Alcoholism in adults ages 65 and older is more common than you might think. The struggles of caring for aging alcoholic parents are familiar to a growing number of adults in the United States.
Alcohol is the most used substance among adults age 65 and older. Additionally, alcohol use is increasing at a higher rate for people ages 50 and over. This data suggests that alcoholism in aging populations will continue to be a growing concern.
This post helps you better understand alcoholism. It also outlines strategies and tools you can use to show your care and support for your parent dealing with it.
Signs of Alcoholism in Aging Parents
Sometimes the warning signs of alcoholism in the aging population go unnoticed. Having lived much of their life learning to be independent and responsible for themselves, aging people may not readily ask for help when they suspect they need it.
Signs to look for if you’re concerned your parents might have alcoholism include:
- Sudden Behavioral Changes – These changes include increased aggression or irritability that you hadn’t previously noticed.
- Lying About or Hiding Alcohol Consumption – Being dishonest about alcohol use can be a hallmark sign of problematic consumption.
- Smell – A strong odor of alcohol can also allude to problematic drinking behavior.
- Unexplained Injuries or Bruises – These could be a sign of several things, but if alcohol use is becoming more frequent. The aging population might have more bruises and small injuries from losing balance due to consumption.
- Memory Issues – Issues unrelated to other neurological conditions can be a sign of alcohol use disorder.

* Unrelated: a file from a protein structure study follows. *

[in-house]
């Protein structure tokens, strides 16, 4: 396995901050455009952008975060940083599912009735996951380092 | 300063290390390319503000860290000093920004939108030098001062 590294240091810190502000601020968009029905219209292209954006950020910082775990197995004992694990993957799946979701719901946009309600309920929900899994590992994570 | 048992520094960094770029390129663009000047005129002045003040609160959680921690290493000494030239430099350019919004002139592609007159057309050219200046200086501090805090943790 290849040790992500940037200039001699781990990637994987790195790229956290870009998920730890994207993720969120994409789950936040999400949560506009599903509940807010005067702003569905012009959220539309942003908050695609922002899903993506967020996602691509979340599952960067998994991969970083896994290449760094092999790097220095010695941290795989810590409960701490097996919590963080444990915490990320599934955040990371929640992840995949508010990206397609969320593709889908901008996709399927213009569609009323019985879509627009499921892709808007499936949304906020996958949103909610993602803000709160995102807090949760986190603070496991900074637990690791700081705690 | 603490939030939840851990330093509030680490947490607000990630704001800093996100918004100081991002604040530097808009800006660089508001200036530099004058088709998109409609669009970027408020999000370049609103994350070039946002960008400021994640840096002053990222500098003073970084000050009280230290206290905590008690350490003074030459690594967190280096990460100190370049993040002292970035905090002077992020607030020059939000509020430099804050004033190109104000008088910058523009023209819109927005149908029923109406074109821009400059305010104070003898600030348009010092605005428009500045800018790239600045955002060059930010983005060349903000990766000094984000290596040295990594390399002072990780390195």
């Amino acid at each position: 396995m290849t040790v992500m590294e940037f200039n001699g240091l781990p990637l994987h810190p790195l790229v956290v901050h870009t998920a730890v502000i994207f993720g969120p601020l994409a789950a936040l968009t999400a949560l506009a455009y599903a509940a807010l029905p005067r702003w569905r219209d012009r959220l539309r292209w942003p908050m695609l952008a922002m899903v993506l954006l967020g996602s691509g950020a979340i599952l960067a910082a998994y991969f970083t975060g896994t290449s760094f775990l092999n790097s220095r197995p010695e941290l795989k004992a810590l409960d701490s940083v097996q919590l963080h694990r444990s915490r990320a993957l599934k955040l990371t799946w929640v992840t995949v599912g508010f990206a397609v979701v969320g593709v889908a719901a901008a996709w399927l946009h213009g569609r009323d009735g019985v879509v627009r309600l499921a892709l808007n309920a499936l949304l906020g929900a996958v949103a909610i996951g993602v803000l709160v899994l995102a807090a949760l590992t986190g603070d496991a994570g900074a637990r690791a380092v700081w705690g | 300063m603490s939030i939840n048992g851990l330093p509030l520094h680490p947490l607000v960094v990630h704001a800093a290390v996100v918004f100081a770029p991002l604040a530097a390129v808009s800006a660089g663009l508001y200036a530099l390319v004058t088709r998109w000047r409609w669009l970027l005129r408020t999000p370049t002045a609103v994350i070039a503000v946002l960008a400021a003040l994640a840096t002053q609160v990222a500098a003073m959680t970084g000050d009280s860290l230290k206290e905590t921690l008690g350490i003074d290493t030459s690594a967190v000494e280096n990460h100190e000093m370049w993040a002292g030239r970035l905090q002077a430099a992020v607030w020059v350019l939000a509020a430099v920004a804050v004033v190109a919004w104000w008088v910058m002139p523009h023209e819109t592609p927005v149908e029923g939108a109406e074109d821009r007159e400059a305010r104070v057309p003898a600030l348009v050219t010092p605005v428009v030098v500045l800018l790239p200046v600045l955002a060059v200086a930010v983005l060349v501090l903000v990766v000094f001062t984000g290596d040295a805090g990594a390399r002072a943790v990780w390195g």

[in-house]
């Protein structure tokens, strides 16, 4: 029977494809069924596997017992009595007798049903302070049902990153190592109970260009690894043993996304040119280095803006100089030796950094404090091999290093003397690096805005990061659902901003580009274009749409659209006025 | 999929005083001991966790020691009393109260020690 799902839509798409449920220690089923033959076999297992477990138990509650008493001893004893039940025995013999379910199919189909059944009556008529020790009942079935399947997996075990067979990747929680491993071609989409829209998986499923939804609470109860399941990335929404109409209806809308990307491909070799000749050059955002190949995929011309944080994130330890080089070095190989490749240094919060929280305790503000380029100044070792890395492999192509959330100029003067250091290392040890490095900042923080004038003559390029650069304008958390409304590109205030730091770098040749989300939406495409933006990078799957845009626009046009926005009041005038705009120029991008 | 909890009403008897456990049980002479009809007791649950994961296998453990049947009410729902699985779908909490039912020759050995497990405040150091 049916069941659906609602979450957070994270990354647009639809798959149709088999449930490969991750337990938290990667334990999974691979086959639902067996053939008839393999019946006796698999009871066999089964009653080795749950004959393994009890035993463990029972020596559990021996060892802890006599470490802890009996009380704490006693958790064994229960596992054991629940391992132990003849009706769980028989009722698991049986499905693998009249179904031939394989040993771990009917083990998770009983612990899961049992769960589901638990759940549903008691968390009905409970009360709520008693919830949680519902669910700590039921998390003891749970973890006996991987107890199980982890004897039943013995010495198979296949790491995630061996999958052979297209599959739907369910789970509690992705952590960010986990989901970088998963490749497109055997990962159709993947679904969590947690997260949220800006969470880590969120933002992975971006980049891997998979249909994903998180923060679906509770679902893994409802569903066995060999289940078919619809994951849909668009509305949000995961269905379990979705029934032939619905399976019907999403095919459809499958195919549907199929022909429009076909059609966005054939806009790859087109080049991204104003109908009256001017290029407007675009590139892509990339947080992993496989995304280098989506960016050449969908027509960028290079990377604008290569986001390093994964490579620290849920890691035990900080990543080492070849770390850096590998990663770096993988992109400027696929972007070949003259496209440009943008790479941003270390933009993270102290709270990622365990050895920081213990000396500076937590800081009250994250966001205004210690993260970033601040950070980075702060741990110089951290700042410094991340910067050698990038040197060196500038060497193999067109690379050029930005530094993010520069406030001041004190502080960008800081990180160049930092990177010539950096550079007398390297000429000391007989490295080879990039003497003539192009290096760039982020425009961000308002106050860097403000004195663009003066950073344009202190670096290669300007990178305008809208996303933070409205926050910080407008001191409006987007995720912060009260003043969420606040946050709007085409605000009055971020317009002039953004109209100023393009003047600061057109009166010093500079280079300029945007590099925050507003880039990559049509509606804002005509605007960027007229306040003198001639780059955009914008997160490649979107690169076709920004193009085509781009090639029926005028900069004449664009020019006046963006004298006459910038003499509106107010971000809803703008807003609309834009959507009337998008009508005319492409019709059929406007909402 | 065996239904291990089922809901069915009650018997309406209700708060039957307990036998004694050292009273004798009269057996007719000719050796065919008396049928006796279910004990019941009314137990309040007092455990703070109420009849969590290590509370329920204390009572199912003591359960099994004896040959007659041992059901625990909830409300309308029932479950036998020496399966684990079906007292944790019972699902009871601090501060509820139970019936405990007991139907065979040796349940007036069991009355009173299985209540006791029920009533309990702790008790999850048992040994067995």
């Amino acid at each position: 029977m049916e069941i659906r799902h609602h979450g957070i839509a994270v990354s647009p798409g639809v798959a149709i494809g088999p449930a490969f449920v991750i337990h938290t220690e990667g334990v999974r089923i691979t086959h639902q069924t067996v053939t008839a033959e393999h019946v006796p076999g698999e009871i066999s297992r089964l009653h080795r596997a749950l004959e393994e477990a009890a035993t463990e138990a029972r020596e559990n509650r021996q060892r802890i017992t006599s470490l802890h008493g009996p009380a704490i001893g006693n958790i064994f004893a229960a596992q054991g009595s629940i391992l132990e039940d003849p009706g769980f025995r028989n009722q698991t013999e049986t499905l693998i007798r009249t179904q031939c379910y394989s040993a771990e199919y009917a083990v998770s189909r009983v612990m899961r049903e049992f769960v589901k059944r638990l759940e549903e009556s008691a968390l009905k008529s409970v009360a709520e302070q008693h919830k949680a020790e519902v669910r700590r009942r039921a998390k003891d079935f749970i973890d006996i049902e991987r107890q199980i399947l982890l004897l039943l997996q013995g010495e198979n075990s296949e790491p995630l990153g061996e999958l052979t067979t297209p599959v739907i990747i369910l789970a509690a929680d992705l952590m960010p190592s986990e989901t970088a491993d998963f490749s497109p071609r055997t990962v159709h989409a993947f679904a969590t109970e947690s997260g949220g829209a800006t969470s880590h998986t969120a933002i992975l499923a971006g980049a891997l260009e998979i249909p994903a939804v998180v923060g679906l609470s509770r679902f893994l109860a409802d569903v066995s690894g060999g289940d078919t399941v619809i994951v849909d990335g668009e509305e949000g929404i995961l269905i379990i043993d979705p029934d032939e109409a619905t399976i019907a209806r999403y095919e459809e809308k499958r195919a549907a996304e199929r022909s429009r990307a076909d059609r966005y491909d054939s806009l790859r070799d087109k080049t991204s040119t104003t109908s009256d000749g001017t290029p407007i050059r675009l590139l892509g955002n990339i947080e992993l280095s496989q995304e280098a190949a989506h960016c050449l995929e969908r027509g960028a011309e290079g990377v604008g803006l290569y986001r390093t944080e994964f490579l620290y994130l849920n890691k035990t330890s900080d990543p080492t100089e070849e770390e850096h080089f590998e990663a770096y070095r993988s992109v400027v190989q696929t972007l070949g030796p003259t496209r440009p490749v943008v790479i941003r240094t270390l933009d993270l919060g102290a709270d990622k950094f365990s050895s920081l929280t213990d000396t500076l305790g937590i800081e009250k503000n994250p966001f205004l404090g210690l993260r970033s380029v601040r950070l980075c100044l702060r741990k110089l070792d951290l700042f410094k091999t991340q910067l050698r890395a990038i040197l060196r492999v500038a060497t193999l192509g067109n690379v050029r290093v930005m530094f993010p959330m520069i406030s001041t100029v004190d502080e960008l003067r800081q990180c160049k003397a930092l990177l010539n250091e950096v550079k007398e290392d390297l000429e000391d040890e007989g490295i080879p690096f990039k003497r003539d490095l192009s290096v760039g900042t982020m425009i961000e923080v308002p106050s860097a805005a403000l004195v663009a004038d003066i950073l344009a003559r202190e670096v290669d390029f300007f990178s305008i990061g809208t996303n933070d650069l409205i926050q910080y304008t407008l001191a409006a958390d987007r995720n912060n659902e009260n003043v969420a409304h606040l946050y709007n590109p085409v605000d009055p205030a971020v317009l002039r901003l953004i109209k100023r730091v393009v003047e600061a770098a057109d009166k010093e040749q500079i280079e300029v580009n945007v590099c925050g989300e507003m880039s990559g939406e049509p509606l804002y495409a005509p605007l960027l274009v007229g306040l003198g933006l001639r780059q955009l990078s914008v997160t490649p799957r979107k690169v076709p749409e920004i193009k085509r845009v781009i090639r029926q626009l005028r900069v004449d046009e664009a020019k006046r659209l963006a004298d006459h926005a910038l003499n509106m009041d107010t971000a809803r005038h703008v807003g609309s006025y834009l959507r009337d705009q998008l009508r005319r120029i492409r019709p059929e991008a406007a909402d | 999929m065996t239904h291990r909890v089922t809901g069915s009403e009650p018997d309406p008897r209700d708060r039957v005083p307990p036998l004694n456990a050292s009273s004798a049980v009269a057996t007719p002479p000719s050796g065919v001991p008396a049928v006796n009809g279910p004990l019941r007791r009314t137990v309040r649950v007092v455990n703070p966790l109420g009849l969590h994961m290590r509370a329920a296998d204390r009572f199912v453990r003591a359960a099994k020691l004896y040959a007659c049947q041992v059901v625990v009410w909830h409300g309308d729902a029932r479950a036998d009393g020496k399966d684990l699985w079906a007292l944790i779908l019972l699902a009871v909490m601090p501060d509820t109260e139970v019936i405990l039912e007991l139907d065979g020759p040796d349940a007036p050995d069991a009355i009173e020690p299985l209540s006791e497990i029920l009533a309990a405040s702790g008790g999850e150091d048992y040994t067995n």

- Isolation – Withdraw might occur because your parent wants to conceal their drinking or have more time to themselves to consume alcohol.
- Slurred Speech or Loss of Coordination – These can be signs of alcohol consumption and can cause injuries.
- Lack of Self-Care – Not taking care of themselves could suggest that alcohol use is leading to the inability to do so.
Some of these signs could indicate a different physical or mental health issue. But it’s essential to check in on your parent when anything out of the ordinary becomes more consistent.
Impact of Alcoholism and Aging
The aging population is at an increased risk for physical and mental health issues alike. Physical declines and medications for chronic health conditions can impact how the body absorbs alcohol.
Additionally, alcohol may affect people differently as they age. Drinking patterns in one’s 20s that remain similar in someone’s 60s can have vastly different consequences. So, even if a person maintains that they have “always done this,” the health consequences can change.
The aging population dealing with alcoholism could experience:
- Worsening Health Conditions – These conditions include the exacerbation of current conditions or the development of new ones.
- Impaired Safety – Alcohol can create safety concerns for them and those around them. Caring for children or driving under the influence can have serious consequences.
- Negative Interaction with Medications – Drug interactions often impact the aging population due to their increased likelihood of being on prescription medication.